Start a Nerdy Non-Profit


A few years ago, I helped to co-found a non-profit organization called Nerd Louisville. The local paper here recently published a feature story about the organization. When I shared the story on G+, Jay saw it and thought it was an awesome idea. He asked me for some advice about starting the such an organization. Here’s that advice on starting a nerdy non-profit.

Art by Steven Wu.


Before you venture, think about whether or the organization needs to be a non-profit at all. Think about the mission you want to do. Do you need to receive donations? If so, is there an existing non-profit that you could partner with for your efforts? Developing a nerdy program through an established non-profit could be an easier route. Reach out to your local community foundation if you have one for suggestions. If you find an organization to work with, great! You get to skip a lot of work.

It’s possible you won’t find anyone willing to partner with you. That’s fine. Start your own.


Of course, you can’t do it alone. You need to find smart, passionate folks to help you. This is for two reasons:

  1. Legally, it’s required.
  2. It’s a lot of work.

Kentucky state law requires a three-person board of directors. There were two of us who wanted to make Nerd Louisville happen. We had to recruit a third. Your state may be different. You’ll have to investigate and figure that out. I’m guessing in most cases you won’t be able to do it alone.

Running a non-profit, even a small one, is a massive undertaking. You’ll need to treat it like any business. This means you’ll have a slew of tasks that need done. When we first began Nerd Louisville, there were only two of us filling most of these roles. Unless you are wealthy, your budget will be shoe-string. We dubbed our non-profit a “Do-acracy”. In other words, unless you’re doing it, it isn’t getting done.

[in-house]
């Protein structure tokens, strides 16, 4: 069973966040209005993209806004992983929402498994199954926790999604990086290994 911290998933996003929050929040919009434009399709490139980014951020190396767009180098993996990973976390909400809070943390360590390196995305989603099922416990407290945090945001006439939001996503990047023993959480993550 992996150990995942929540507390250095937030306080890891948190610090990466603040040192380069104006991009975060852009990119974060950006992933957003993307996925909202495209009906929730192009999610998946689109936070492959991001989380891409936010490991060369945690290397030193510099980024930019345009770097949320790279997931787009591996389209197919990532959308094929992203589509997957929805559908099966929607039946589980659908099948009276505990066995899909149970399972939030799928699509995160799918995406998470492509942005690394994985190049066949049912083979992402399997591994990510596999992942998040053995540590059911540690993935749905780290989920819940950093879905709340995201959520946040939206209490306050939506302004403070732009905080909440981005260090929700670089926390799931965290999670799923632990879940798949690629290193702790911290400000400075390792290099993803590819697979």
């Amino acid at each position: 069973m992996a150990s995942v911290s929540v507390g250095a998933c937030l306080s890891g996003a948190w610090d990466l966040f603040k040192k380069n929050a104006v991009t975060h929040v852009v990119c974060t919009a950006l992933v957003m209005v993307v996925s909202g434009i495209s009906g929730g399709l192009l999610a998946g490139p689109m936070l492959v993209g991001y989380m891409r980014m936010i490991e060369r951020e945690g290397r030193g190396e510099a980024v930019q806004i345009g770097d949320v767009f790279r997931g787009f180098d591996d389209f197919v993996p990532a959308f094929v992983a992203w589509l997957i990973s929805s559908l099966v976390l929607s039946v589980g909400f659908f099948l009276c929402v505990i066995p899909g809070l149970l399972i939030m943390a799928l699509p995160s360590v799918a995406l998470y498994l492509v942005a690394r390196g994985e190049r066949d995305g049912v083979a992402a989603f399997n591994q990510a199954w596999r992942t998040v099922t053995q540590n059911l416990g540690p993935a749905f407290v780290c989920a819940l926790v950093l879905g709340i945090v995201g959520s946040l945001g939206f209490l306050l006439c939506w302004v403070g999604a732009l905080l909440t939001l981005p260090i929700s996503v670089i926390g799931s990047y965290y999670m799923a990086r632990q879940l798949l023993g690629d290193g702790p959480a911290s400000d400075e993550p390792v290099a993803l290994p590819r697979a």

• I learned how to build a website, run a server, the Facebook & Twitter pages, and manage event calendars.
  • I become an event coordinator; recruiting, booking, hiring food trucks, promotion, and hosting.
  • I had to become a fundraiser. I reached out to every local comic shop, game store, and nerdy group in Louisville. Our city isn’t large. I am surprised at how many nerd-oriented shops and groups there are. I was asking these stores to sponsor us. And, when people are giving you money, you need to take care of them.
  • I had to help design merch, order it, and sell it.

Going it alone is not possible. You need a team. Make sure you find the most talented, reliable people and get them involved.


Building a community is the primary reason for Nerd Louisville’s success. We focused very much on connecting local nerds. We tried a bunch of different things. Getting people out to a venue and doing nerdy things together is what worked. When people meet and become friends because of you, that is a powerful thing. It’s not easy. People were skeptical of us at first. You have to be ready to put your money where your mouth is. Leverage established local groups. Promote them. And, offer something.